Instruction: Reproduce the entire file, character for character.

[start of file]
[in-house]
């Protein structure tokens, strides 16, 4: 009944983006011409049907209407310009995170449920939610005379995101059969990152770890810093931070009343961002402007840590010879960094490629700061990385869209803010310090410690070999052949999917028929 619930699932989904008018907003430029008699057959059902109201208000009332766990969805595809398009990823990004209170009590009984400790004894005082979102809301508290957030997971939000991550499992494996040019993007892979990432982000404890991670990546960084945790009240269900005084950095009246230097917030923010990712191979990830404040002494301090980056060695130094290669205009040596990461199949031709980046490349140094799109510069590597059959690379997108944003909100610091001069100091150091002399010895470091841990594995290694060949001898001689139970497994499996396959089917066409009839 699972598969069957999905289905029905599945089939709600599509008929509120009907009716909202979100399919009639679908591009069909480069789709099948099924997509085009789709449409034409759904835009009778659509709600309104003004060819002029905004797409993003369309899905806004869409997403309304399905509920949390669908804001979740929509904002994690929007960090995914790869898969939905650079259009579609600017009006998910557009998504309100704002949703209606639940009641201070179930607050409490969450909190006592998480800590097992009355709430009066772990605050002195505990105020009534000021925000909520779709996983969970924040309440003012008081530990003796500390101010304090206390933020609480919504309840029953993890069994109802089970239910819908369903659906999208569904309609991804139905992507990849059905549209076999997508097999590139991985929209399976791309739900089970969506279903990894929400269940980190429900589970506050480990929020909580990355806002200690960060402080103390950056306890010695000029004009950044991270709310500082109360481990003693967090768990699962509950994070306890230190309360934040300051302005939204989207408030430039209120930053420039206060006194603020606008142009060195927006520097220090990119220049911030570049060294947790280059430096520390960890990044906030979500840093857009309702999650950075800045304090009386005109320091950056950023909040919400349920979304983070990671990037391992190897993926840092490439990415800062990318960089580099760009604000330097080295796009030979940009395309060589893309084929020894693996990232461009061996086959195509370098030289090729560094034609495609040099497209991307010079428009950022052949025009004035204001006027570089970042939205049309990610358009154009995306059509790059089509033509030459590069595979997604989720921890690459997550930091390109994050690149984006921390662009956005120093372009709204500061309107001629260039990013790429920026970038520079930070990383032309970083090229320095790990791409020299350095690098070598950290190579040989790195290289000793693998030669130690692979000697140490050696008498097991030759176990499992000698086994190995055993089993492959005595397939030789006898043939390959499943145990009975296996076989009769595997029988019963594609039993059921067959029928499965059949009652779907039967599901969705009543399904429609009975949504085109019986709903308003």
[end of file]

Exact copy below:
[in-house]
């Protein structure tokens, strides 16, 4: 009944983006011409049907209407310009995170449920939610005379995101059969990152770890810093931070009343961002402007840590010879960094490629700061990385869209803010310090410690070999052949999917028929 619930699932989904008018907003430029008699057959059902109201208000009332766990969805595809398009990823990004209170009590009984400790004894005082979102809301508290957030997971939000991550499992494996040019993007892979990432982000404890991670990546960084945790009240269900005084950095009246230097917030923010990712191979990830404040002494301090980056060695130094290669205009040596990461199949031709980046490349140094799109510069590597059959690379997108944003909100610091001069100091150091002399010895470091841990594995290694060949001898001689139970497994499996396959089917066409009839 699972598969069957999905289905029905599945089939709600599509008929509120009907009716909202979100399919009639679908591009069909480069789709099948099924997509085009789709449409034409759904835009009778659509709600309104003004060819002029905004797409993003369309899905806004869409997403309304399905509920949390669908804001979740929509904002994690929007960090995914790869898969939905650079259009579609600017009006998910557009998504309100704002949703209606639940009641201070179930607050409490969450909190006592998480800590097992009355709430009066772990605050002195505990105020009534000021925000909520779709996983969970924040309440003012008081530990003796500390101010304090206390933020609480919504309840029953993890069994109802089970239910819908369903659906999208569904309609991804139905992507990849059905549209076999997508097999590139991985929209399976791309739900089970969506279903990894929400269940980190429900589970506050480990929020909580990355806002200690960060402080103390950056306890010695000029004009950044991270709310500082109360481990003693967090768990699962509950994070306890230190309360934040300051302005939204989207408030430039209120930053420039206060006194603020606008142009060195927006520097220090990119220049911030570049060294947790280059430096520390960890990044906030979500840093857009309702999650950075800045304090009386005109320091950056950023909040919400349920979304983070990671990037391992190897993926840092490439990415800062990318960089580099760009604000330097080295796009030979940009395309060589893309084929020894693996990232461009061996086959195509370098030289090729560094034609495609040099497209991307010079428009950022052949025009004035204001006027570089970042939205049309990610358009154009995306059509790059089509033509030459590069595979997604989720921890690459997550930091390109994050690149984006921390662009956005120093372009709204500061309107001629260039990013790429920026970038520079930070990383032309970083090229320095790990791409020299350095690098070598950290190579040989790195290289000793693998030669130690692979000697140490050696008498097991030759176990499992000698086994190995055993089993492959005595397939030789006898043939390959499943145990009975296996076989009769595997029988019963594609039993059921067959029928499965059949009652779907039967599901969705009543399904429609009975949504085109019986709903308003």